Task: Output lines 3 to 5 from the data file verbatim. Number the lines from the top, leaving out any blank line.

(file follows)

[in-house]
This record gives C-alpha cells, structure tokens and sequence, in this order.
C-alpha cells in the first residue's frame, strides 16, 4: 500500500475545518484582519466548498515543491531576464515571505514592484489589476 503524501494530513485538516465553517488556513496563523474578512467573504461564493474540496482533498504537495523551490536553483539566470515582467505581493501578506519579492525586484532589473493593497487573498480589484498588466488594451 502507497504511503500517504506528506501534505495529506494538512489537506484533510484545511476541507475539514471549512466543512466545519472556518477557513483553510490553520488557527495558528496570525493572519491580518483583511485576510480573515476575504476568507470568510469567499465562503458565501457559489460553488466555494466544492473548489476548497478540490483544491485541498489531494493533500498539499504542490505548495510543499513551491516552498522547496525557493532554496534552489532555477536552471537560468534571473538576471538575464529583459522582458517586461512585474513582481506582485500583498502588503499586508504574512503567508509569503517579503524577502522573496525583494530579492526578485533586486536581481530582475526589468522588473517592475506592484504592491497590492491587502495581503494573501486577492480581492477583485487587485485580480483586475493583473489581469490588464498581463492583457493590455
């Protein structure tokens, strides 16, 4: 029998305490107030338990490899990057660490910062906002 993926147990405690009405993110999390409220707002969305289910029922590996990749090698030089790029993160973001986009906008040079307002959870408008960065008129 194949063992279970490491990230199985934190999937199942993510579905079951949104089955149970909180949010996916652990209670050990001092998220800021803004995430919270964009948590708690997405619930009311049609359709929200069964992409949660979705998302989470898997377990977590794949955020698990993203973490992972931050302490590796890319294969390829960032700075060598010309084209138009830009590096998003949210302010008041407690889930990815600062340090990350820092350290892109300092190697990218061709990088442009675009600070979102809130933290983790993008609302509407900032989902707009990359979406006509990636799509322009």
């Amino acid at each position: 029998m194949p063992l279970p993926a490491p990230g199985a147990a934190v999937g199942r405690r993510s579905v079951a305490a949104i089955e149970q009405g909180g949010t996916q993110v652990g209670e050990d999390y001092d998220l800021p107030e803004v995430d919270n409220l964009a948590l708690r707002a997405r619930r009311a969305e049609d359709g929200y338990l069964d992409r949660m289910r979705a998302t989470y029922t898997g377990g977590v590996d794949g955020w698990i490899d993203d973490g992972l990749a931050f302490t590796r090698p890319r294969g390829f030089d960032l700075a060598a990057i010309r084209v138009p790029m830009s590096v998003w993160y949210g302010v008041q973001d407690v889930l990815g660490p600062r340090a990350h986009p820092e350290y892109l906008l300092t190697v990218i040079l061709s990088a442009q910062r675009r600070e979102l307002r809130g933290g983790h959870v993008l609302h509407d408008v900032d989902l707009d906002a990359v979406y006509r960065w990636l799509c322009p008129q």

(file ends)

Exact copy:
C-alpha cells in the first residue's frame, strides 16, 4: 500500500475545518484582519466548498515543491531576464515571505514592484489589476 503524501494530513485538516465553517488556513496563523474578512467573504461564493474540496482533498504537495523551490536553483539566470515582467505581493501578506519579492525586484532589473493593497487573498480589484498588466488594451 502507497504511503500517504506528506501534505495529506494538512489537506484533510484545511476541507475539514471549512466543512466545519472556518477557513483553510490553520488557527495558528496570525493572519491580518483583511485576510480573515476575504476568507470568510469567499465562503458565501457559489460553488466555494466544492473548489476548497478540490483544491485541498489531494493533500498539499504542490505548495510543499513551491516552498522547496525557493532554496534552489532555477536552471537560468534571473538576471538575464529583459522582458517586461512585474513582481506582485500583498502588503499586508504574512503567508509569503517579503524577502522573496525583494530579492526578485533586486536581481530582475526589468522588473517592475506592484504592491497590492491587502495581503494573501486577492480581492477583485487587485485580480483586475493583473489581469490588464498581463492583457493590455
């Protein structure tokens, strides 16, 4: 029998305490107030338990490899990057660490910062906002 993926147990405690009405993110999390409220707002969305289910029922590996990749090698030089790029993160973001986009906008040079307002959870408008960065008129 194949063992279970490491990230199985934190999937199942993510579905079951949104089955149970909180949010996916652990209670050990001092998220800021803004995430919270964009948590708690997405619930009311049609359709929200069964992409949660979705998302989470898997377990977590794949955020698990993203973490992972931050302490590796890319294969390829960032700075060598010309084209138009830009590096998003949210302010008041407690889930990815600062340090990350820092350290892109300092190697990218061709990088442009675009600070979102809130933290983790993008609302509407900032989902707009990359979406006509990636799509322009």
């Amino acid at each position: 029998m194949p063992l279970p993926a490491p990230g199985a147990a934190v999937g199942r405690r993510s579905v079951a305490a949104i089955e149970q009405g909180g949010t996916q993110v652990g209670e050990d999390y001092d998220l800021p107030e803004v995430d919270n409220l964009a948590l708690r707002a997405r619930r009311a969305e049609d359709g929200y338990l069964d992409r949660m289910r979705a998302t989470y029922t898997g377990g977590v590996d794949g955020w698990i490899d993203d973490g992972l990749a931050f302490t590796r090698p890319r294969g390829f030089d960032l700075a060598a990057i010309r084209v138009p790029m830009s590096v998003w993160y949210g302010v008041q973001d407690v889930l990815g660490p600062r340090a990350h986009p820092e350290y892109l906008l300092t190697v990218i040079l061709s990088a442009q910062r675009r600070e979102l307002r809130g933290g983790h959870v993008l609302h509407d408008v900032d989902l707009d906002a990359v979406y006509r960065w990636l799509c322009p008129q």